Under the Americans with Disabilities Act (the “ADA”), it is generally unlawful to discriminate against an employee because of his association with a person who has a disability that is covered under the ADA. Under the Employee Retirement Income Security Act (“ERISA”), it is unlawful to discriminate or discharge an ERISA plan participant for the purpose of interfering with the attainment of any right to which he may become entitled under the plan. In this case, the daughter of the employer’s top salesperson incurred over $800,000 in medical claims under the employer’s group health plan for her chronic condition. The employer’s insurer gave notice to the employer that, as a result of her claims, it would increase premiums substantially. Shortly thereafter, the employer’s Chief Financial Officer, who is the officer that reviewed the employer’s medical expenses, decided to terminate the salesperson even though the salesperson’s direct supervisor thought his termination was not warranted. The reason given for the termination was that the salesperson billed one customer one week late (which resulted in no loss to the employer). This termination did not follow the progressive discipline policy in the employer’s handbook and was inconsistent with the treatment of other salespeople who had committed materially worse billing violations without being terminated. Based on these facts, the magistrate judge determined that summary judgment in favor of the employer was inappropriate.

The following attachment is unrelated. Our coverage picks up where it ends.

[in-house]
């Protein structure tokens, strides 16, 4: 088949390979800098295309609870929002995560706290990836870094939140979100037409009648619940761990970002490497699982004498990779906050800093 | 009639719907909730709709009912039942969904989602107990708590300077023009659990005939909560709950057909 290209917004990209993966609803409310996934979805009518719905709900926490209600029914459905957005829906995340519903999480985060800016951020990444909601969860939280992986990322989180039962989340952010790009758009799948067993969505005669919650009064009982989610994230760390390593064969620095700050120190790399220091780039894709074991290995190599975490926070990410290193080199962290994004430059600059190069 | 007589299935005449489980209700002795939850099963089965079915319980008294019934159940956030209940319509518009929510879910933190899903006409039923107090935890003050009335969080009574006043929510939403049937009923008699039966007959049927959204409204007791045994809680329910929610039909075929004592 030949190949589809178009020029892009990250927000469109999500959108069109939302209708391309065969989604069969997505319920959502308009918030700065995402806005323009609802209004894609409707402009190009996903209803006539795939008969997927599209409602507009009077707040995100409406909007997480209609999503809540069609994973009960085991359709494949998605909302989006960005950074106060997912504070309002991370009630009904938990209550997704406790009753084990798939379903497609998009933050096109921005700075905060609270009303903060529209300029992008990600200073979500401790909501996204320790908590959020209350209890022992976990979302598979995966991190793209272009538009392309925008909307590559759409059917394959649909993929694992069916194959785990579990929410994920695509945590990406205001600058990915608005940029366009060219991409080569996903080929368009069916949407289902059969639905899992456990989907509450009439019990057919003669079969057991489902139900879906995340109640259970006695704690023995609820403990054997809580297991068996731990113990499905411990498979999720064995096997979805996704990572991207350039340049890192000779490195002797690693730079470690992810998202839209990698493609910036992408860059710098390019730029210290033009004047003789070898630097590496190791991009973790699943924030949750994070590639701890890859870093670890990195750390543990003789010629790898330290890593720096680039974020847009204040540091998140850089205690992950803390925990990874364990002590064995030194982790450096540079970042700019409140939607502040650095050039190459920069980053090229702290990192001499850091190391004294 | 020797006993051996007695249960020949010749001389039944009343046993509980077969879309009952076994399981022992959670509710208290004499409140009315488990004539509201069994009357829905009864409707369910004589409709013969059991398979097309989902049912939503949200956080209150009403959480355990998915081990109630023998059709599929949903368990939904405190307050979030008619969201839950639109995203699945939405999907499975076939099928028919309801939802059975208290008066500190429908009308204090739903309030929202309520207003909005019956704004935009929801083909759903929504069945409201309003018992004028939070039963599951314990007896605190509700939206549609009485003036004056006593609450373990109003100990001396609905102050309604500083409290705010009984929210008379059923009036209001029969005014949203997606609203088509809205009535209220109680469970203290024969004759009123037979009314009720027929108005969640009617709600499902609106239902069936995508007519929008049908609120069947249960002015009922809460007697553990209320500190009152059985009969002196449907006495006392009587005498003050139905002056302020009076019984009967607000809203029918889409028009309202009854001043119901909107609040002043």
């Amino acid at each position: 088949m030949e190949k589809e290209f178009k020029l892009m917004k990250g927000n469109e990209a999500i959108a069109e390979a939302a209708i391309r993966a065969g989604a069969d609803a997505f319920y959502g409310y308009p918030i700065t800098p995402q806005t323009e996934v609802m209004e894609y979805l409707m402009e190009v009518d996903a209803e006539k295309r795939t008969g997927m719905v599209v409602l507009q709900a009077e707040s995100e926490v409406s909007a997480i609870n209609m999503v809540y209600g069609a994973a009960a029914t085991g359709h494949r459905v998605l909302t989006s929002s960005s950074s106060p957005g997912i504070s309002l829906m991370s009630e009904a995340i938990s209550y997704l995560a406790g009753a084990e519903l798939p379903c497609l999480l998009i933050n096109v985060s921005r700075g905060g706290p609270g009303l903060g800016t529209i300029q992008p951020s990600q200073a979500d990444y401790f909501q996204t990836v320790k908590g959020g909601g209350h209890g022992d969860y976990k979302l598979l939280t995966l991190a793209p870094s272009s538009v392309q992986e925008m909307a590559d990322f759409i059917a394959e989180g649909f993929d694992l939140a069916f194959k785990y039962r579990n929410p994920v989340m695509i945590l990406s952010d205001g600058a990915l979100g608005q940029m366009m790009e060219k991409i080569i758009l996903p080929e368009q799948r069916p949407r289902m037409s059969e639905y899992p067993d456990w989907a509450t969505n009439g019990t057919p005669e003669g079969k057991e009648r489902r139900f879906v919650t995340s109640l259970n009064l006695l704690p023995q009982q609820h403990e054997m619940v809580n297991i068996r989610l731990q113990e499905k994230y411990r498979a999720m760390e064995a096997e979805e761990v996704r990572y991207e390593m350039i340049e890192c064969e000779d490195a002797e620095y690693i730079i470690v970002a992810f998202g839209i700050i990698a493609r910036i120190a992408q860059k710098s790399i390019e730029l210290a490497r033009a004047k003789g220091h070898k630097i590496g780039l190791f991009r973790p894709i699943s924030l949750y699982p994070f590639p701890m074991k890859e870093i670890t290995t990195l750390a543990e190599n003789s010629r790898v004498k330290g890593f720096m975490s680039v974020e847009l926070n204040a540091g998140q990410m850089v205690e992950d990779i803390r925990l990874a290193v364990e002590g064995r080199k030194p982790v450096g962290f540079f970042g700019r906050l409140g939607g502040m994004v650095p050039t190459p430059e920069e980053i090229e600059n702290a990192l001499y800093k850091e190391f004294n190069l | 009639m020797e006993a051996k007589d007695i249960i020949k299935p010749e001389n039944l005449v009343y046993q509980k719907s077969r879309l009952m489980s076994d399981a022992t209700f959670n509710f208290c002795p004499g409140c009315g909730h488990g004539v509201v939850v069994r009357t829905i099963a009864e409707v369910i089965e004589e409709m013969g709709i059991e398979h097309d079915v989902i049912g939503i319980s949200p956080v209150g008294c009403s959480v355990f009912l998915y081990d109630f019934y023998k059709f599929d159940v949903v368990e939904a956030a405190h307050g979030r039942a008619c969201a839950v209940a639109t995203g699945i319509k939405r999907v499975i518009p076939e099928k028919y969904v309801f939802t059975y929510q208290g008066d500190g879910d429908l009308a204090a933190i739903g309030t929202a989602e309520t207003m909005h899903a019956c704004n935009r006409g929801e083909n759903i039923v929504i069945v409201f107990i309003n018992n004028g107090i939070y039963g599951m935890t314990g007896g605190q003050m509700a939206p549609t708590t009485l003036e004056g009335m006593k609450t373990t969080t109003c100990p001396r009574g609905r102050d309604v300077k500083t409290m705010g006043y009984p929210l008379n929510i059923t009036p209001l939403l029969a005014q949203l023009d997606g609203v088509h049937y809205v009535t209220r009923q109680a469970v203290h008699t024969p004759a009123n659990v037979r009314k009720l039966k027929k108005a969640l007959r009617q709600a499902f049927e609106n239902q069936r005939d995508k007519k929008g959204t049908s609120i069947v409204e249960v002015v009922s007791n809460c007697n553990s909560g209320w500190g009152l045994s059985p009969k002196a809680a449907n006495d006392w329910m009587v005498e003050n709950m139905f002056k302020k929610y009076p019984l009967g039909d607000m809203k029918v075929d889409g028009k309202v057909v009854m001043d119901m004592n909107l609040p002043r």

A copy of the court opinion can be found here.